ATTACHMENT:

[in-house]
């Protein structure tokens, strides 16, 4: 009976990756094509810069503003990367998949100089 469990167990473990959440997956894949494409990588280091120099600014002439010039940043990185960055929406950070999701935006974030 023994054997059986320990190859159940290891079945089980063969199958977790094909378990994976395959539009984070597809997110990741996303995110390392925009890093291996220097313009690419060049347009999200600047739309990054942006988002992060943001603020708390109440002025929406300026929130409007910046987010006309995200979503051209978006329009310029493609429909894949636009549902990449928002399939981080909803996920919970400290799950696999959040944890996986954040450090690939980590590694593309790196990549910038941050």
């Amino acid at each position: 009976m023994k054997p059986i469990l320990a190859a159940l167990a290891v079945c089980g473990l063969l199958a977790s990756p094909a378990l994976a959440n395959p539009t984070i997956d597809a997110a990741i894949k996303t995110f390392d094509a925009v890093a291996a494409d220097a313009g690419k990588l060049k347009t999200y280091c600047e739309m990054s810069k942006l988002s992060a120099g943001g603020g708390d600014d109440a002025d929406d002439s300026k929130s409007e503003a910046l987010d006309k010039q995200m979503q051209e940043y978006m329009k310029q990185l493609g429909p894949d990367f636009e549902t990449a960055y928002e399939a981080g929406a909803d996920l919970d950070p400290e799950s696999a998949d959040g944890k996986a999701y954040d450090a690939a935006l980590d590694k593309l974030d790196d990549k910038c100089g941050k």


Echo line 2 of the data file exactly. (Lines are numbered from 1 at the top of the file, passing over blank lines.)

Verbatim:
């Protein structure tokens, strides 16, 4: 009976990756094509810069503003990367998949100089 469990167990473990959440997956894949494409990588280091120099600014002439010039940043990185960055929406950070999701935006974030 023994054997059986320990190859159940290891079945089980063969199958977790094909378990994976395959539009984070597809997110990741996303995110390392925009890093291996220097313009690419060049347009999200600047739309990054942006988002992060943001603020708390109440002025929406300026929130409007910046987010006309995200979503051209978006329009310029493609429909894949636009549902990449928002399939981080909803996920919970400290799950696999959040944890996986954040450090690939980590590694593309790196990549910038941050």